Apparently, once again, I am behind the times.
Well, yeah, duh. I spent about ten years of my life studying literature produced before 1900. It seems my tastes and my very brain guide me back to the dark ages instead of toward the bright, shiny Future of the Written Word.
When I discovered this article on Karl Ove Knausgaard, author of My Struggle, I frankly had no idea who Knausgaard is. I barely have a fix on who he is now. He’s apparently written a six(!)-volume autobiographical novel that’s become massively popular in Norway and is now being praised to the skies in the U.S. For me, the appeal of a novel about a novelist thinking novelistic thoughts as he goes about his daily routine as a house-dad ranks slightly below walking to the drug store and slightly above manually removing a goo-enveloped hair plug out of my bathroom sink. But apparently, there’s still quite a market out there for Novels About Novelists Thinking Up Novelish Novelties, so what do I know?
What interested me about this particular article, written by Katie Roiphe (herself a famous yet controversial writer), was Roiphe’s focus on Knausgaard’s adventures in masculine domesticity. ” A 30-page riff,” argues Roiphe, “on going to a party with children, and trying to balance your food while watching your child, and what exactly happens to her shoes, would appear, if a woman wrote it, both banal and egoistic.” Yup, I could completely see that, and I could see, as Roiphe predicts, that every female critic would despise such a work as much as every male critic would, because to men it would be so much Mommy blogging, and to women it would seem like bitch is trying to claim her life is so great, and isn’t this what all women go through when they have kids? (Answer: yes.)
Then again, this sort of thing has been going on since time immemorial. When women write about their emotions, it’s plain old Women’s Poetry; when Wordsworth, Byron, and Shelley suddenly begin a deep examination of their sentimental sides, it’s Revolutionary. (Not to mention NOT Women’s Poetry! These guys hated their female colleagues even as they were stealing their aesthetic angle.)
So I’m reading along agreeing with all this about how novels about stay-at-home dads are praised by the Paris Review and how any similar novel about a stay-at-home mom would be thoroughly ignored (or, if it gained some sort of an audience, at least laughed at in reputable literary circles), when Roiphe concludes her piece with this thought:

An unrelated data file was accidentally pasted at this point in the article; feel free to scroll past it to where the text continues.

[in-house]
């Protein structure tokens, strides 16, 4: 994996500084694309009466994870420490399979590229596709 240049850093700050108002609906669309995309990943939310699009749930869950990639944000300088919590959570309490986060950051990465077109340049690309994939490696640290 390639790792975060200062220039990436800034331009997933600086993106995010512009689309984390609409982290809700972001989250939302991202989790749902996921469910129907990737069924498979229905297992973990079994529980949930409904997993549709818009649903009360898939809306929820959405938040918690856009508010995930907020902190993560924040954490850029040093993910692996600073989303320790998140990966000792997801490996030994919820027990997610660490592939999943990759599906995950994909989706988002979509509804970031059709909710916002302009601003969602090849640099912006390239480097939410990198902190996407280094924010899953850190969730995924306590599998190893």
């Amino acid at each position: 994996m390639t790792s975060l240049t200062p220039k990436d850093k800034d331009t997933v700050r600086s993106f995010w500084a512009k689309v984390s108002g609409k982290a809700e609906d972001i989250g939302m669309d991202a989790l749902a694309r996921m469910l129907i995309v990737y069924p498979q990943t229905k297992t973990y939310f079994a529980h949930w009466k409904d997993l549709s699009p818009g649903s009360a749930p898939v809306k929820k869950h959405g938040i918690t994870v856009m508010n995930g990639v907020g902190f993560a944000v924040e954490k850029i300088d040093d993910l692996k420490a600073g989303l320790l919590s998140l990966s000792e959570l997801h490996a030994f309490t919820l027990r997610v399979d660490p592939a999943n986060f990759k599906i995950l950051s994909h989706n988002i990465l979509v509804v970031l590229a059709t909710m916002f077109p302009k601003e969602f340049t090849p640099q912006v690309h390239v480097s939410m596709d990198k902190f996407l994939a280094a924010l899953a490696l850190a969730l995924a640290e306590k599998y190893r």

I’m not arguing that less attention should be paid to Karl Ove Knausgaard, or that he is not justifiably celebrated and cherished, but rather that Carla Krauss [i.e., a female, American, non-foreign, non-exotic version of Knausgaard], hard at work in a coffee shop around the corner from her children’s school, should be tolerated, given a chance, heard.
Well, gee, I thought, thanks, Ms.–excuse me, Dr.–Big Name, Widely Published, Born in New York to a Famous Journalist Journalism Professor Literary Critic! That clears up all my questions about What Writers Need and Should Be Given! Will you be stepping aside so that Carla Krauss the Barista can get a few articles published on Slate.com, or will you be holding onto the power bestowed upon you as a Famous Writer and thus keeping Carla elbow-deep in frappucinos for the rest of her days?
Seriously, all you Famous Writers out there: you can’t have it both ways. You can’t campaign for Carla Krauss (or, for that matter, Carl Krauss, or Kai Cortez, or Kamalla Cumberbatch, or any unknown, struggling writer out there) and still keep your job, money, and/or fame. That’s not the way the writing biz works, and nobody knows that better than all of us Unknowns out here. You can write your little fingers to the bone until your work has something approaching merit and still get ignored because you weren’t born to a literary family. Or you can achieve merit on the Road of Hard Knocks, but shucks, you didn’t happen to go to the right schools, or you didn’t live in the right city, or meet the right people, or have enough money to go to networking events and schmooze. And we’re still not even talking about not having the right skin tone, or the right sexual organ, or the right significant other, or the right way of speaking or using your language on the page. Sorry, but there’s only so much attention to go around. The most common condition for the Writer and the Writer’s Work to be in is Ignored. If your an Unknown Writer, a Carla, even if you follow every tip you ever came across in every how-to book on breaking into the publishing biz, you will still discover that breaking into publishing–and beyond that, getting your writing heard–is monumentally difficult, because, like all human beings, readers and critics respond to name recognition and word-of-mouth and fun personalities and other things that have jack-squat to do with the almighty Merit.
So, Dr. Roiphe, from all us Carlas out here, kindly cram your populist, feminist-ish cheerleading up your ass. I have no further time to devote to reading your idealistic bullshit. If you want to know what it’s like being a Nobody Novelist Who Doesn’t Get Noticed, write under someone else’s name. Otherwise, leave us all in peace. I’d rather dig up stories on dead authors than contemplate the Next Big Thing with you and your starry-eyed crew.